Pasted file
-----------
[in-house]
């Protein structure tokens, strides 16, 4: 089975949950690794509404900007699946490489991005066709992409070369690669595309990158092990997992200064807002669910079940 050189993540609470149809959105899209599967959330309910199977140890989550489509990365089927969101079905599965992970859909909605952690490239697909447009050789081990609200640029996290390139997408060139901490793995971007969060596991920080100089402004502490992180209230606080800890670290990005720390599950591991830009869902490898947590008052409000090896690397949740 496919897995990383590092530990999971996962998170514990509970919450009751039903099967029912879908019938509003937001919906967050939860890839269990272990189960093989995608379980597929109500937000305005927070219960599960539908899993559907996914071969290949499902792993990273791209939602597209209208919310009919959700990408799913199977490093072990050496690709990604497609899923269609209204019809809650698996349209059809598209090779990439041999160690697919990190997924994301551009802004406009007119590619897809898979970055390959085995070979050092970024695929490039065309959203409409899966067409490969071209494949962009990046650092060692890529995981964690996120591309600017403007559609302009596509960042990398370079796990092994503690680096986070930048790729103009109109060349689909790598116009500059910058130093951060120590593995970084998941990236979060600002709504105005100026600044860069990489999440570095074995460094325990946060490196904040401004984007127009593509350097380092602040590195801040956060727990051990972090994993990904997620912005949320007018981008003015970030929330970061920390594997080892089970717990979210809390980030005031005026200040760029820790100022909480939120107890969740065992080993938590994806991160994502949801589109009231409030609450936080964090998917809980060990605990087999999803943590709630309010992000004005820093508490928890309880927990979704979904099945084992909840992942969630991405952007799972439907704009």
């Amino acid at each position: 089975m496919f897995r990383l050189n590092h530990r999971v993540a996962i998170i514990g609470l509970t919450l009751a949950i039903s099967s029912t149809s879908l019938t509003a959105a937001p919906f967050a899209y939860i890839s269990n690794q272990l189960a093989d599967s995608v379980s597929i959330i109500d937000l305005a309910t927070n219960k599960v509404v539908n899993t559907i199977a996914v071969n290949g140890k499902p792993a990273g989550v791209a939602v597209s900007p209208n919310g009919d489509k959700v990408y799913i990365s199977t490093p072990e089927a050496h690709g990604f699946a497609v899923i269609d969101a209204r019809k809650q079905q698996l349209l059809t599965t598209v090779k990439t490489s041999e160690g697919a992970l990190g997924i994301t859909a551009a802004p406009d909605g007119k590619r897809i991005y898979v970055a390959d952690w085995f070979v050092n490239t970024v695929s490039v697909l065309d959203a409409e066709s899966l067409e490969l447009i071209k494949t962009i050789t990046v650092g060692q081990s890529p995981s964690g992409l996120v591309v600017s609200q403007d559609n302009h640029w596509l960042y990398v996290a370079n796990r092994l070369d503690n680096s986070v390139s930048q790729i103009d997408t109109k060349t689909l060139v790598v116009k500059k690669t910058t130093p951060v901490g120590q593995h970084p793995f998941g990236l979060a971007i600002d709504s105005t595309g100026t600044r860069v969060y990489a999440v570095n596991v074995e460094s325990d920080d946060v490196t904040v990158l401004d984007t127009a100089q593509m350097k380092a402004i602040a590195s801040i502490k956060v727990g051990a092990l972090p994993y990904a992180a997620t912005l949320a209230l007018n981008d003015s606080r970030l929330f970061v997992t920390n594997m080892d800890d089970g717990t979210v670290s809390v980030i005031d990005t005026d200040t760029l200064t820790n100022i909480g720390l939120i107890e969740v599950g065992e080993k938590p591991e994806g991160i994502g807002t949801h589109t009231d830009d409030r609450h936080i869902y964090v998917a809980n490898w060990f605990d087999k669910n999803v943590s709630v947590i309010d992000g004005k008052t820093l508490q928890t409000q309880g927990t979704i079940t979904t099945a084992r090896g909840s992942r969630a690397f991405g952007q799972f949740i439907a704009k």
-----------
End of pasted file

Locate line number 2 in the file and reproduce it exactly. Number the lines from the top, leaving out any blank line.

């Protein structure tokens, strides 16, 4: 089975949950690794509404900007699946490489991005066709992409070369690669595309990158092990997992200064807002669910079940 050189993540609470149809959105899209599967959330309910199977140890989550489509990365089927969101079905599965992970859909909605952690490239697909447009050789081990609200640029996290390139997408060139901490793995971007969060596991920080100089402004502490992180209230606080800890670290990005720390599950591991830009869902490898947590008052409000090896690397949740 496919897995990383590092530990999971996962998170514990509970919450009751039903099967029912879908019938509003937001919906967050939860890839269990272990189960093989995608379980597929109500937000305005927070219960599960539908899993559907996914071969290949499902792993990273791209939602597209209208919310009919959700990408799913199977490093072990050496690709990604497609899923269609209204019809809650698996349209059809598209090779990439041999160690697919990190997924994301551009802004406009007119590619897809898979970055390959085995070979050092970024695929490039065309959203409409899966067409490969071209494949962009990046650092060692890529995981964690996120591309600017403007559609302009596509960042990398370079796990092994503690680096986070930048790729103009109109060349689909790598116009500059910058130093951060120590593995970084998941990236979060600002709504105005100026600044860069990489999440570095074995460094325990946060490196904040401004984007127009593509350097380092602040590195801040956060727990051990972090994993990904997620912005949320007018981008003015970030929330970061920390594997080892089970717990979210809390980030005031005026200040760029820790100022909480939120107890969740065992080993938590994806991160994502949801589109009231409030609450936080964090998917809980060990605990087999999803943590709630309010992000004005820093508490928890309880927990979704979904099945084992909840992942969630991405952007799972439907704009």